A Bad Water Deal

Proposition 3 is an irresponsible approach to California’s water problems.

UPDATE: Voters Appear to Reject Irresponsible Pay-To-Play Water Bond Measure

Tax funds should be used for projects that will benefit taxpayers, not billionaires. The proponents of Proposition 3 have added wasteful items to attract rich investors to help support the campaign who will ultimately profit from the nearly $8.9 billion bond at the taxpayers’ expense. This is unacceptable.

Oppose Prop 3

 Sierra Club California, Friends of the River, League of Women Voters of California, Restore the Delta, Save The American River Association, Southern California Watershed Alliance, Speaker Anthony Rendon and the Editorial Boards of Desert Sun, East Bay Times, Inland Valley Daily Bulletin, Long Beach Press-Telegram, Los Angeles Daily News, Los Angeles Times, Mercury News, Orange County Register, Riverside Press-Enterprise, Sacramento Bee, San Bernardino Sun, San Diego Union-Tribune, San Francisco Chronicle, Santa Cruz Sentinel and Torrance Daily Breeze oppose Proposition 3.

Prop 3 is a wasteful bond that:



Continuously appropriates all the funds. There will be no annual budgeting from the legislature.



Robs billions of dollars of the public's tax money to pay for water supply projects that benefit industrial agricultural operations.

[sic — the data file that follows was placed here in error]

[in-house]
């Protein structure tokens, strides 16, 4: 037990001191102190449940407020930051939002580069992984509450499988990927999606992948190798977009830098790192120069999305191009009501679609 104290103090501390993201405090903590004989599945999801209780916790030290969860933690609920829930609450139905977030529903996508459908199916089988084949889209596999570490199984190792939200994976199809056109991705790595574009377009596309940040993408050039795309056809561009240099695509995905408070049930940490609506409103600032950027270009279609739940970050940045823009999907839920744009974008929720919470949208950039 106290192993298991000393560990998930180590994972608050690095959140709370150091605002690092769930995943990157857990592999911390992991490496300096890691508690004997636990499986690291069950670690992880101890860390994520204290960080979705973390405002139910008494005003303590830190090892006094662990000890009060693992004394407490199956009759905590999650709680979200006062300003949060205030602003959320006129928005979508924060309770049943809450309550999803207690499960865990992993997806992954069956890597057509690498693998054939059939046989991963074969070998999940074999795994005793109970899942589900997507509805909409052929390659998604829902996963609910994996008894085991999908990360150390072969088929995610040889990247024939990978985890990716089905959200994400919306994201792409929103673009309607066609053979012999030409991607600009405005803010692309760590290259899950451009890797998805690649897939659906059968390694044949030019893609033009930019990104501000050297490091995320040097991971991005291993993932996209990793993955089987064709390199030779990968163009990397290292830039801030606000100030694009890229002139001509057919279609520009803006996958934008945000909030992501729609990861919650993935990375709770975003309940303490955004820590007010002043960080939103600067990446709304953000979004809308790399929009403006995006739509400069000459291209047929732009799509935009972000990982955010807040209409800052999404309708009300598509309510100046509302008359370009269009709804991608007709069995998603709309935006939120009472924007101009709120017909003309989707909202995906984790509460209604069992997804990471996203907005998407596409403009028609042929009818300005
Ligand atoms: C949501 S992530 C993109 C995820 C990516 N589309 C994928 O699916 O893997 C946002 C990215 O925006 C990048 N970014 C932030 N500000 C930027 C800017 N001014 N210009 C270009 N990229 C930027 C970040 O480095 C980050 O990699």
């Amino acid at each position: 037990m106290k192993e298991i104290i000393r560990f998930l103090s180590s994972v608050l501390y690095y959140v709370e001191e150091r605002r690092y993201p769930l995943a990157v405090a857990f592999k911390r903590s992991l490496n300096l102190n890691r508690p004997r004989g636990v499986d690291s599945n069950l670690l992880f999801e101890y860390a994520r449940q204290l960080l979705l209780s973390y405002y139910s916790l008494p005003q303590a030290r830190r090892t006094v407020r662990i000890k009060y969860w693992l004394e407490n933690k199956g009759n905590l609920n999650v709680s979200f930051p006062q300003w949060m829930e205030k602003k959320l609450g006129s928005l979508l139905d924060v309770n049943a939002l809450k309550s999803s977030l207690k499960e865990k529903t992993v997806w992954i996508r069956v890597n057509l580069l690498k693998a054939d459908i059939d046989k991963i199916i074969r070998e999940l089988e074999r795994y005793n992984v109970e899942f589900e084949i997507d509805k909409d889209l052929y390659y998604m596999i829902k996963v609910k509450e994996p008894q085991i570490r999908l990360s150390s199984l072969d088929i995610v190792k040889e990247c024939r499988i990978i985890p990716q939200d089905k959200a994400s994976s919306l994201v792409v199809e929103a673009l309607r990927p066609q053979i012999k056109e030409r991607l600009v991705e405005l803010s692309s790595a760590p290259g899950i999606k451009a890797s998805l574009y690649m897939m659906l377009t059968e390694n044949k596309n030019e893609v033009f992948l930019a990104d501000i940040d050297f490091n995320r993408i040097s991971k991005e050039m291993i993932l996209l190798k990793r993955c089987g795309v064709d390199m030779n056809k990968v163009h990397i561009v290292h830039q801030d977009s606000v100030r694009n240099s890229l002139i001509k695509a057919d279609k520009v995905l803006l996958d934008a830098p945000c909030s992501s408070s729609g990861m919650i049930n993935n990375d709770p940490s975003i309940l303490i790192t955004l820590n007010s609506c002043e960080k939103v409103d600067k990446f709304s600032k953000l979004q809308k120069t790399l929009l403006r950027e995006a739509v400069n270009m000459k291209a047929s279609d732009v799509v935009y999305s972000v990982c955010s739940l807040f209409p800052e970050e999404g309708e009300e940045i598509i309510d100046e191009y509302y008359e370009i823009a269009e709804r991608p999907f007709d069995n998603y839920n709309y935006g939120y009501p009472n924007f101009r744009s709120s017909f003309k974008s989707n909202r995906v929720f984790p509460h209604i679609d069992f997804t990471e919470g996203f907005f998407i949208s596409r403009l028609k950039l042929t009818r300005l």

removes accountability

Does not allow for meaningful review of whether the spending complies with the bond’s stated priorities.

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Raids funds intended for reducing climate pollutants, building affordable housing and transit, and reducing wildfire risk and gives it to large water agencies.


Some of the projects funded by this bond could worsen environmental quality. The bond lacks proper language to prevent all activities that could harm the environment. It has no prohibitions on new dams for all funds or protections from potential harms to wildlife habitat and forest ecosystems.

Californians can do better than this corporate giveaway. We can create a better bond through a public legislative process that addresses long-term water issues, including providing drinking water for disadvantaged communities and climate change adaptation, without robbing everyday Californians for gifts to billionaires.


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